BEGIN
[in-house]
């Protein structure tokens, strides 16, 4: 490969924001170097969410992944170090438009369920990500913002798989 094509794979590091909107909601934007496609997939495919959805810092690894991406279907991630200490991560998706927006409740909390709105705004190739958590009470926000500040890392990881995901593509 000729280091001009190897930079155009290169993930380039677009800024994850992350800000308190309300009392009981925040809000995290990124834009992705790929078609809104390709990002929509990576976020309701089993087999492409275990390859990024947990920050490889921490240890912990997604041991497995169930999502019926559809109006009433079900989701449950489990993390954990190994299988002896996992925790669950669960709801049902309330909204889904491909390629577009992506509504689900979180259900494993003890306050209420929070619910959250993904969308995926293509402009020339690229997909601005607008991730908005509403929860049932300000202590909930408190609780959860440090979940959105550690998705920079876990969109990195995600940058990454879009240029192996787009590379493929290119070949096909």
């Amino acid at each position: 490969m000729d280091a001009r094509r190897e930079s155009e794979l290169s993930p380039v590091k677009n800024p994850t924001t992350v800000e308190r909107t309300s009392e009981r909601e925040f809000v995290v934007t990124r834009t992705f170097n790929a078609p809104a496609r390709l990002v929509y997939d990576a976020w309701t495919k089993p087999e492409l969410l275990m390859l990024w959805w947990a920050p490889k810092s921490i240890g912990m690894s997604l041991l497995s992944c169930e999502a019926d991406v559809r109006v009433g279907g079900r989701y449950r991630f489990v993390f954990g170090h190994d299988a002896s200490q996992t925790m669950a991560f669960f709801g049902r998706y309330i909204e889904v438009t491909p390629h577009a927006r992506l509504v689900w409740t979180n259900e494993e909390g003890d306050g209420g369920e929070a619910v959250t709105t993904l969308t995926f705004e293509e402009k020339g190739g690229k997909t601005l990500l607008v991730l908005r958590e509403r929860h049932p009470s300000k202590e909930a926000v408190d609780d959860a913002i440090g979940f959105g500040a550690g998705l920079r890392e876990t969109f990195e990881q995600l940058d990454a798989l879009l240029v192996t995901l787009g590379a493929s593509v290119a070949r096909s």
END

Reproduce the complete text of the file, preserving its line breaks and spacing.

[in-house]
């Protein structure tokens, strides 16, 4: 490969924001170097969410992944170090438009369920990500913002798989 094509794979590091909107909601934007496609997939495919959805810092690894991406279907991630200490991560998706927006409740909390709105705004190739958590009470926000500040890392990881995901593509 000729280091001009190897930079155009290169993930380039677009800024994850992350800000308190309300009392009981925040809000995290990124834009992705790929078609809104390709990002929509990576976020309701089993087999492409275990390859990024947990920050490889921490240890912990997604041991497995169930999502019926559809109006009433079900989701449950489990993390954990190994299988002896996992925790669950669960709801049902309330909204889904491909390629577009992506509504689900979180259900494993003890306050209420929070619910959250993904969308995926293509402009020339690229997909601005607008991730908005509403929860049932300000202590909930408190609780959860440090979940959105550690998705920079876990969109990195995600940058990454879009240029192996787009590379493929290119070949096909």
């Amino acid at each position: 490969m000729d280091a001009r094509r190897e930079s155009e794979l290169s993930p380039v590091k677009n800024p994850t924001t992350v800000e308190r909107t309300s009392e009981r909601e925040f809000v995290v934007t990124r834009t992705f170097n790929a078609p809104a496609r390709l990002v929509y997939d990576a976020w309701t495919k089993p087999e492409l969410l275990m390859l990024w959805w947990a920050p490889k810092s921490i240890g912990m690894s997604l041991l497995s992944c169930e999502a019926d991406v559809r109006v009433g279907g079900r989701y449950r991630f489990v993390f954990g170090h190994d299988a002896s200490q996992t925790m669950a991560f669960f709801g049902r998706y309330i909204e889904v438009t491909p390629h577009a927006r992506l509504v689900w409740t979180n259900e494993e909390g003890d306050g209420g369920e929070a619910v959250t709105t993904l969308t995926f705004e293509e402009k020339g190739g690229k997909t601005l990500l607008v991730l908005r958590e509403r929860h049932p009470s300000k202590e909930a926000v408190d609780d959860a913002i440090g979940f959105g500040a550690g998705l920079r890392e876990t969109f990195e990881q995600l940058d990454a798989l879009l240029v192996t995901l787009g590379a493929s593509v290119a070949r096909s």